Mary Anne Grady Flores' voicemail gives callers an unusual instruction: "Hi, this is Mary Anne Grady Flores. Please don't leave a message as I will be away from July 10 for an unknown period of time."
The reason for this Catholic grandmother's unusual message: On July 10, Grady Flores was sentenced to the maximum of one year in jail for disorderly conduct and violating a court order stemming from a February 2013 anti-drone protest at Hancock Field Air National Guard Base. The base, near Syracuse, N.Y., is a training center for drone pilots, technicians and maintenance workers, as well as other drone activities.
Grady Flores, 57, did not plan on being arrested that Ash Wednesday, Feb. 13, 2013. She was under a court order to stay off base property, so she stood on a nearby roadway, taking pictures of the protest, which included about 20 activists. Police on the scene said she entered base property, so they arrested her and charged her with disorderly conduct for blocking a roadway. She was also charged with violating an order of protection that bars protesters from going near Col. Earl Evans, a base commander.
Nine people, including Grady Flores and her sister Ellen, were arrested at the protest. Three have since had their charges dropped on a technicality and five, including Ellen Grady, were acquitted in October.
"I'm feeling fine inside of me," Grady Flores told NCR the night before her sentencing. "I am going to be fine in jail. I'm going to find wonderful community in there, people of faith. I'm going to be with the poor, and that's where Christ asks us to be, and so with 2 million people that are in prison in the United States, and with that number growing, I will be in solidarity with them."
Grady Flores said she has received a "tremendous outpouring of support" from her friends and family as she was preparing for jail. Friends and neighbors stopped by her house to wish her goodwill.
"This is going to be a really good retreat for me," Grady Flores said.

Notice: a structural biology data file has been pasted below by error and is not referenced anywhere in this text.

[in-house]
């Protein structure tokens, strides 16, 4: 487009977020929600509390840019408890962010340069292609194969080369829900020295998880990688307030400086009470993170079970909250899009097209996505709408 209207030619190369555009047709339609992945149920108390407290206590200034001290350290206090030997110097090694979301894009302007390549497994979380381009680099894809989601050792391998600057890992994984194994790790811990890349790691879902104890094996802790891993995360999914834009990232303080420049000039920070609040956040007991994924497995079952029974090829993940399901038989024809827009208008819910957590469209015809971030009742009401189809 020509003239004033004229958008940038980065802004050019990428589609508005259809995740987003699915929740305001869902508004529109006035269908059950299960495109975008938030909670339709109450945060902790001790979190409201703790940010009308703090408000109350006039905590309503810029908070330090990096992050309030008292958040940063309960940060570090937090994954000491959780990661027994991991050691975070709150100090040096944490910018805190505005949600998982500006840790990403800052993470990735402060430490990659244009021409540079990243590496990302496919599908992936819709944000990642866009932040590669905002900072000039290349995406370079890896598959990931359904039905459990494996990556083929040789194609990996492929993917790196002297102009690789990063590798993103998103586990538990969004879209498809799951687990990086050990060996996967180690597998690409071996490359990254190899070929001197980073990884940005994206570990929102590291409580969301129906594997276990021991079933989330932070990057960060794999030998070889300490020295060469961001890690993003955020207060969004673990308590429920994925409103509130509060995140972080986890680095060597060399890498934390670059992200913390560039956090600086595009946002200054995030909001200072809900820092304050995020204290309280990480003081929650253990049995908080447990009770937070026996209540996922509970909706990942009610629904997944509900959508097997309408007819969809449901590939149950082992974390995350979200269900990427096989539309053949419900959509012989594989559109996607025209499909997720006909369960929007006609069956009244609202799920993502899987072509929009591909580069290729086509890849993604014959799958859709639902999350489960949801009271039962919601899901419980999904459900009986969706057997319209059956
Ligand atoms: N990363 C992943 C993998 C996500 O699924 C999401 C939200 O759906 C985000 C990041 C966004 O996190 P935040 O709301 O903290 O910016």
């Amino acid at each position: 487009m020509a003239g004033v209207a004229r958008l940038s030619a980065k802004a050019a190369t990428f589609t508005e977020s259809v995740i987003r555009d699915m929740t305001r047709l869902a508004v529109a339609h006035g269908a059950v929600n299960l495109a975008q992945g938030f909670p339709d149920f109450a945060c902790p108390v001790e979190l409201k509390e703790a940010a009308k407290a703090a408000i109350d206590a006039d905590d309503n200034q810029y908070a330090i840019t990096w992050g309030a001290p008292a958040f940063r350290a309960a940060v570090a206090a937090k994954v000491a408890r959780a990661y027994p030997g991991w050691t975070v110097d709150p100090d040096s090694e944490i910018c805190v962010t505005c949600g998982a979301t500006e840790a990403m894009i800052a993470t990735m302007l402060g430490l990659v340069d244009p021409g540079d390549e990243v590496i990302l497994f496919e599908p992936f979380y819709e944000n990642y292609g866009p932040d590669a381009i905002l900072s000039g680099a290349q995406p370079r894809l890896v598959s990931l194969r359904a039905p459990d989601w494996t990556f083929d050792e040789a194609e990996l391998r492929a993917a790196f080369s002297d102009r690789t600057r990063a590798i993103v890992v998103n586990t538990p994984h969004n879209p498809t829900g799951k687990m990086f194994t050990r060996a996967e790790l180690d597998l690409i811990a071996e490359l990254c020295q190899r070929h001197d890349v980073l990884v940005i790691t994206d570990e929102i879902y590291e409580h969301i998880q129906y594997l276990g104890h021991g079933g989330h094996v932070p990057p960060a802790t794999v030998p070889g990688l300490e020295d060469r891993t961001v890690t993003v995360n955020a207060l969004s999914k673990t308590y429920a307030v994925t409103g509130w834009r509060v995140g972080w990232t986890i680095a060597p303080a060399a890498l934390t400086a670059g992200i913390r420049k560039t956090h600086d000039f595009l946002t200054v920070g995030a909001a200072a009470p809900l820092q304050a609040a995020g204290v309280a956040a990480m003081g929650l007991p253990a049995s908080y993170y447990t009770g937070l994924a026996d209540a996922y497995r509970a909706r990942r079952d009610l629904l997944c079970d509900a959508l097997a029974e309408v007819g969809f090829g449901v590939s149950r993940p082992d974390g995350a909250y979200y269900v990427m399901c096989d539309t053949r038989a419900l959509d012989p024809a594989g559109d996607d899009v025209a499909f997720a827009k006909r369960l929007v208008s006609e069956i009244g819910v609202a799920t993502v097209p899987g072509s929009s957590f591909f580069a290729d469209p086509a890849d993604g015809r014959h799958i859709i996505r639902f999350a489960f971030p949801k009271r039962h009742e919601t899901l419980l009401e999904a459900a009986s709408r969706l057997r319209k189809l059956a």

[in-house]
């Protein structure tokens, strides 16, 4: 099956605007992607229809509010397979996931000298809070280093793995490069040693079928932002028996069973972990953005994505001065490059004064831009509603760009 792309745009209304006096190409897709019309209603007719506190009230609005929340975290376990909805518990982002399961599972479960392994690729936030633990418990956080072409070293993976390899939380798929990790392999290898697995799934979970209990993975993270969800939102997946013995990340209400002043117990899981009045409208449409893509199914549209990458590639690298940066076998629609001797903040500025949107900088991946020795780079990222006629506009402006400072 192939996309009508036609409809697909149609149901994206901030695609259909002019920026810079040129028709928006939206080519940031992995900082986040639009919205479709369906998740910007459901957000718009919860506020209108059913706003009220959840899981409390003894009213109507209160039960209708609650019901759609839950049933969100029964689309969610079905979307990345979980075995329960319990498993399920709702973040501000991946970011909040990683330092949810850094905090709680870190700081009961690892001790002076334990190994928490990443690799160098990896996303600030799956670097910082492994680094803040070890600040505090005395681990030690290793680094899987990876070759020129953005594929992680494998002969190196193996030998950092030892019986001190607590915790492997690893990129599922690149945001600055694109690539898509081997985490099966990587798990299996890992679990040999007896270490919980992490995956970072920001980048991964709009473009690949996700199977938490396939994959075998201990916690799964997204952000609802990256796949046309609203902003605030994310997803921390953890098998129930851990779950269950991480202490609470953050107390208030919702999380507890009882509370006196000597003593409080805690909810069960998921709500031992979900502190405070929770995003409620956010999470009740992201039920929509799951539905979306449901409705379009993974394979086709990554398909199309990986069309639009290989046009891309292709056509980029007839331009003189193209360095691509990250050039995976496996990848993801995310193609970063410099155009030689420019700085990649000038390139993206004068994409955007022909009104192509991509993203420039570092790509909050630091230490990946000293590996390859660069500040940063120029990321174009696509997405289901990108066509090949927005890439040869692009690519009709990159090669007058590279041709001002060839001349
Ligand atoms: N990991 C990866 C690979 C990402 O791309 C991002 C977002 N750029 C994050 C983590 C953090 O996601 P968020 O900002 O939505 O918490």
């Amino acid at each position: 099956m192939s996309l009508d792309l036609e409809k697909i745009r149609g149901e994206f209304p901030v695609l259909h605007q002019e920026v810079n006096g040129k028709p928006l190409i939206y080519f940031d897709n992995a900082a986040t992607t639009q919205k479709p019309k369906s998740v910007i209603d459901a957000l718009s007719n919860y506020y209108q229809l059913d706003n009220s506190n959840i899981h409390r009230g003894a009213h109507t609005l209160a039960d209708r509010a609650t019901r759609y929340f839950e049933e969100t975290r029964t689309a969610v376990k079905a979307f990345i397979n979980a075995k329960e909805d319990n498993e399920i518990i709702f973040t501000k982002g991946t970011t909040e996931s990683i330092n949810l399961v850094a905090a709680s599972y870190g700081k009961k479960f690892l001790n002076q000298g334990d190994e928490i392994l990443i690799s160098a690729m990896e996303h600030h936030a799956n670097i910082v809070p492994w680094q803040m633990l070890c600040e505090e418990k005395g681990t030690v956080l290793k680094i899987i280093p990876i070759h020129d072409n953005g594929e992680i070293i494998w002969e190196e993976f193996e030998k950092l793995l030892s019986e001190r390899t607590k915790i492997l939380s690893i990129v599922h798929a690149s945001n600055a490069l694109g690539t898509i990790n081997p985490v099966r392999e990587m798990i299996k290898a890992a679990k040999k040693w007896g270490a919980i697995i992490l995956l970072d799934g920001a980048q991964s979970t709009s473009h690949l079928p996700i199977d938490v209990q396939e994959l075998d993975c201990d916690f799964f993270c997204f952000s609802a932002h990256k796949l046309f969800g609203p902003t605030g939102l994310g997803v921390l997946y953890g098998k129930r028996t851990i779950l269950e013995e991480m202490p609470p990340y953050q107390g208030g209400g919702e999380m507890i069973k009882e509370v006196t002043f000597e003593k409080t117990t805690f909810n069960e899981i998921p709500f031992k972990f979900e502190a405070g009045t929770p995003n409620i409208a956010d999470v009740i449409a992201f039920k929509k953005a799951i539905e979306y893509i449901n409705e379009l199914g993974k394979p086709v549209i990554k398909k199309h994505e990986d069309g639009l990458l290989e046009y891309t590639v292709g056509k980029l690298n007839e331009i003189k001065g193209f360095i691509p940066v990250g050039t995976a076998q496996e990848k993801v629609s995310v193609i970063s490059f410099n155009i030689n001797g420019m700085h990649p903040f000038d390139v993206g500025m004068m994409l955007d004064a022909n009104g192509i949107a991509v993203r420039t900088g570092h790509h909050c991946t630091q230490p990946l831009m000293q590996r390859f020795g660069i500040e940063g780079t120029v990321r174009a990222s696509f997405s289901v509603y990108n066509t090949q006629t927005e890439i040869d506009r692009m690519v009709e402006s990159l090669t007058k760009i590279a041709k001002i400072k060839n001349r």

In February, Grady Flores served seven days in jail for a previous arrest at the base.
In a similar case, John "Jack" Gilroy, 78, of Binghamton, N.Y., was convicted Tuesday in the same DeWitt court of trespassing and "obstruction of governmental administration" for his role in an April 28, 2013, protest at the base. The sentence for the latter charge could be up to one year in jail and a fine of $1,000. He is scheduled to be sentenced Oct. 1.
Flores is challenging the protection order she was convicted of violating, which the DeWitt Town Court issued on behalf of Evans, the base colonel. "Such [protection] orders had been established to prevent domestic violence and victim abuse, but are now being used to quell dissent," said a statement released by Grady Flores' support committee.
"We will continue challenging such orders for their blatant abuse of the First Amendment, for shutting down free speech and citizens' right to protest government misdeeds, and for their inappropriate application of New York State law," the statement said.
Onondaga County, N.Y., Acting Supreme Court Judge John Brunetti has ruled that the protection order was invalid because it's vague. The prosecution is appealing that decision.
[Patrick O'Neill, a freelance writer from Garner, N.C., is a longtime contributor to NCR.]
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